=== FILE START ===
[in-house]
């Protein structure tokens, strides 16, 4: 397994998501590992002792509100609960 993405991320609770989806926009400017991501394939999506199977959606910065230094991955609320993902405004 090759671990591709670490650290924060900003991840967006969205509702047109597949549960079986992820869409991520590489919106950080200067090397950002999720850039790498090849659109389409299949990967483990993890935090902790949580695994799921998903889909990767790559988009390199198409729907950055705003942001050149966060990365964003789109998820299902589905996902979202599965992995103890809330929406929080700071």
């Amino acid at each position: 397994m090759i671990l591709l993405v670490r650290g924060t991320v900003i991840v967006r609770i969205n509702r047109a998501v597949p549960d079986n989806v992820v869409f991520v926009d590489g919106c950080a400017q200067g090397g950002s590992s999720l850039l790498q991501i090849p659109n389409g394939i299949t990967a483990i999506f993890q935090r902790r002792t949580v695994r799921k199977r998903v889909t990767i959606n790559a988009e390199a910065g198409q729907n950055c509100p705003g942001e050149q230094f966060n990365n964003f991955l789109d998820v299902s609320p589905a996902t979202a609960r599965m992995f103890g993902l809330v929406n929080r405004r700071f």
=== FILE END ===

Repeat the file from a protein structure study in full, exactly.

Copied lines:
[in-house]
């Protein structure tokens, strides 16, 4: 397994998501590992002792509100609960 993405991320609770989806926009400017991501394939999506199977959606910065230094991955609320993902405004 090759671990591709670490650290924060900003991840967006969205509702047109597949549960079986992820869409991520590489919106950080200067090397950002999720850039790498090849659109389409299949990967483990993890935090902790949580695994799921998903889909990767790559988009390199198409729907950055705003942001050149966060990365964003789109998820299902589905996902979202599965992995103890809330929406929080700071």
């Amino acid at each position: 397994m090759i671990l591709l993405v670490r650290g924060t991320v900003i991840v967006r609770i969205n509702r047109a998501v597949p549960d079986n989806v992820v869409f991520v926009d590489g919106c950080a400017q200067g090397g950002s590992s999720l850039l790498q991501i090849p659109n389409g394939i299949t990967a483990i999506f993890q935090r902790r002792t949580v695994r799921k199977r998903v889909t990767i959606n790559a988009e390199a910065g198409q729907n950055c509100p705003g942001e050149q230094f966060n990365n964003f991955l789109d998820v299902s609320p589905a996902t979202a609960r599965m992995f103890g993902l809330v929406n929080r405004r700071f």